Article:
SALT LAKE CITY — Wednesday was a "giant chocolate chip cookie day" for Bishop H. David Burton, presiding bishop of The Church of Jesus Christ of Latter-day Saints.

Bishop Burton marks memorable events in his life with varying amounts of chocolate chip cookies. On Wednesday night, Bishop Burton received the "Giant in our City" award from the Salt Lake Chamber, earning it a 'giant cookie day' designation. 

"Bishop Burton's influence goes way beyond his current role as bishop," said Lane Beattie, president and CEO of the Salt Lake Chamber. "This is a brilliant businessman, but most importantly a caring, loving human being."

Playing on the cookie ranking, upwards of 2,000 guests who attended the award ceremony at the Grand America Hotel, including Gov. Gary Herbert, the First Presidency of the LDS Church, Salt Lake Mayor Ralph Becker and Senate President Michael Waddoups, toasted chocolate chip cookies in Bishop Burton's honor. 

"I'm deeply grateful for the acknowledgement," Bishop Burton said in reaction to the award. "I love this city," the lifelong Salt Lake resident said. 

As the 31st recipient of the award, Bishop Burton joins the likes of Mitt Romney, Jon Huntsman Sr., Gordon B. Hinckley and Larry Miller. Last year's recipient was Bishop Carolyn Tanner Irish.

In his role as presiding bishop, Bishop Burton handles "mostly the business affairs of the church," including humanitarian aid and the development of the $1.5 billion City Creek Center, which is about a year from completion.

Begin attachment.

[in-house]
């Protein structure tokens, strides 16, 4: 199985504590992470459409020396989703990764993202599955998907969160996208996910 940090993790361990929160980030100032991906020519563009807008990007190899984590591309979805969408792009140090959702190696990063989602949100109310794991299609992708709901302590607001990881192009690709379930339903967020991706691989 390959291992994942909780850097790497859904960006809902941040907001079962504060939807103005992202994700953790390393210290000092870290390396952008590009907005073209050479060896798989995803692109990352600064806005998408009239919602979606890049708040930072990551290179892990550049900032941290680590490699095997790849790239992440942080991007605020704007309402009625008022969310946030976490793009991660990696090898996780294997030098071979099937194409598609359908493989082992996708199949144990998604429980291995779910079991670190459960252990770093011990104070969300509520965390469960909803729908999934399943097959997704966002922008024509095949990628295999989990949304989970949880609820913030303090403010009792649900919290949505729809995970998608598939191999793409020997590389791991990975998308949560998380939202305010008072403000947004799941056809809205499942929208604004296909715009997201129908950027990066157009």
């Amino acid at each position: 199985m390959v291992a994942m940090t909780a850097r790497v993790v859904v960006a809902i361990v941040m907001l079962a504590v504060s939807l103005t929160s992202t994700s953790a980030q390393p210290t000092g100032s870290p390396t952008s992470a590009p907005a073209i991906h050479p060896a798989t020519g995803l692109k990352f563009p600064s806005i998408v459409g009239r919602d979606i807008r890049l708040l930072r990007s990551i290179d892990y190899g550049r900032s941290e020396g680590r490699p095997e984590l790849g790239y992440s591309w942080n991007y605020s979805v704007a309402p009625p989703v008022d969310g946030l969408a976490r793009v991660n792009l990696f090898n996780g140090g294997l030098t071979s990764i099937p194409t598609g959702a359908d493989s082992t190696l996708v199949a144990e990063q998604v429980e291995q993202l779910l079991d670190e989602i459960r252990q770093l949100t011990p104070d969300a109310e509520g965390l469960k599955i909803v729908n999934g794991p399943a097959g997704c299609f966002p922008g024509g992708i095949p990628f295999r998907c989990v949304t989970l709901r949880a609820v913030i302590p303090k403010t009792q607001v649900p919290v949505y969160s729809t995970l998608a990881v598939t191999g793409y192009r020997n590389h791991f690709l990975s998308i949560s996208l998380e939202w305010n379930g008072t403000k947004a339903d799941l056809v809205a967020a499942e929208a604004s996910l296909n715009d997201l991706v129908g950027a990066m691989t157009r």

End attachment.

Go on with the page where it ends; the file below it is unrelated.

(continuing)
Bishop Burton said the City Creek project has already impacted the city's economy, citing the thousands of construction jobs the project has created.

Bill Taubman, chief operating officer of Taubman Centers, the management and consulting arm of City Creek, was the keynote speaker at the award ceremony.

Taubman said Bishop Burton has "a tireless commitment to his hometown" and jokingly said that his hometown of Detroit would gladly give up a few draft picks "if he was willing to be traded."

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Taubman and others lauded Bishop Burton's efforts in championing the downtown mixed-use project that has taken up much of Bishop Burton's time for the past 10 years. 

"Bishop Burton is not afraid of big ideas and ambitious goals," Taubman said. "[He] has willed the development of City Creek driven by his love of this city and respect for its future." 

So what does Bishop Burton plan to do with his extra time when the City Creek project is finally complete? 

"More golf." 

But after the way his friends and colleagues described his work ethic throughout the praise-filled night, that doesn't seem likely.